Political subjectivity and social stratification: Baku and Luanda in comparative perspective

Author: Tristam Barrett (University of Cambridge)  email


This paper investigates the political subjectivities of different social classes in Baku and Luanda, and puts them into comparative perspective with the cases presented by other panelists.

Long Abstract

As in the cases of Maputo, Caracas, and Luanda – discussed by the other panelists – the oil-boom economy of present-day Baku, Azerbaijan, is effecting a large-scale economic transformation within the city, and correspondingly new forms of social stratification have emerged. Those who participate in the new economy of oil and related booming sectors (construction, real estate, finance, public administration) form a burgeoning middle class with new expectations and possibilities for meeting them. On the other hand, those who remain either within the continuing economy of post-socialism or on the margins of the new economy – or whose social position within the previous order of things has been eroded – maintain an altogether different set of dispositions and attitudes to life, and accordingly, to the political. But despite the seeming commonalities, patterns of class formation and their implications may differ in each context.

In this paper we present findings on social stratification and political dispositions from our separate field research in Baku and Luanda. We seek to draw together common threads between these findings and those of other panelists, to begin to formulate the grounds for a comparative perspective on the issues investigated in this panel. We know that oil affects cultural understandings of authority, value, and everyday life [cf. Coroníl's “The Magical State” and Apter's "The Pan-African Nation”]. But does it affect all classes in the same way? What differences exist between the political attitudes and dispositions of the new middle classes, and other marginal (and marginalised) groups in oil-rich states? In what ways do these groups construe political authority, and how do their attitudes and dispositions ultimately help perpetuate the very different political imaginaries that sustain these states? Are there significant homologies across each of our case-studies? And what effect do the very different historical legacies of these countries have on these questions?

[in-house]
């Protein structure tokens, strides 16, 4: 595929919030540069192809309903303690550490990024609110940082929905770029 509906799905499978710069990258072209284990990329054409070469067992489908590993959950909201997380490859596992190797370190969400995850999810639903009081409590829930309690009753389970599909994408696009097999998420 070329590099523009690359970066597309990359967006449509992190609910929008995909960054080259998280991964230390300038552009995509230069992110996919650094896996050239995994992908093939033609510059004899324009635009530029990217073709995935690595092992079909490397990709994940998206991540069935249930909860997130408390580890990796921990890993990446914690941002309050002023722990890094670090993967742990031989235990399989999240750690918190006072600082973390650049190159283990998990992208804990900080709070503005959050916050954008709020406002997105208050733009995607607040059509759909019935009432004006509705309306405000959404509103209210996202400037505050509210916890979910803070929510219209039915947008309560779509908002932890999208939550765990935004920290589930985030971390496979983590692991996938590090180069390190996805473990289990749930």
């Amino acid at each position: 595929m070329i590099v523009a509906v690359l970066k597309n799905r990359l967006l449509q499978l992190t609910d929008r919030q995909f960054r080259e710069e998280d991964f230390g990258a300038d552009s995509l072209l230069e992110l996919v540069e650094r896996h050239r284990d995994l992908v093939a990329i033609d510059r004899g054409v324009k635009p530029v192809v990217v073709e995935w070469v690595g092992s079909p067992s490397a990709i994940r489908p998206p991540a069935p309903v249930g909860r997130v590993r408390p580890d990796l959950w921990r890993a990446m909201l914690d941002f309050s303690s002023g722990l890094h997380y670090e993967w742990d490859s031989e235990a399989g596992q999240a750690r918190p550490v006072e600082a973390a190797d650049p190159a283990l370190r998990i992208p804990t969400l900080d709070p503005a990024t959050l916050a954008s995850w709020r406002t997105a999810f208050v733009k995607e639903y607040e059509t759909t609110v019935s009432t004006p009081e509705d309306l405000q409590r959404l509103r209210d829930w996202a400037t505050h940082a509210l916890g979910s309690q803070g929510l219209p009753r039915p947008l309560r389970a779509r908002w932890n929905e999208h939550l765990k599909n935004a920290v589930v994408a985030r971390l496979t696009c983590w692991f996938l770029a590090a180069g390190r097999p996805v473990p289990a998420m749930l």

In seeking to answer these questions, we hope to find the grounds for a rich comparative debate on the nature of political subjectivity in resource-rich authoritarian states.

This panel is closed to new paper proposals.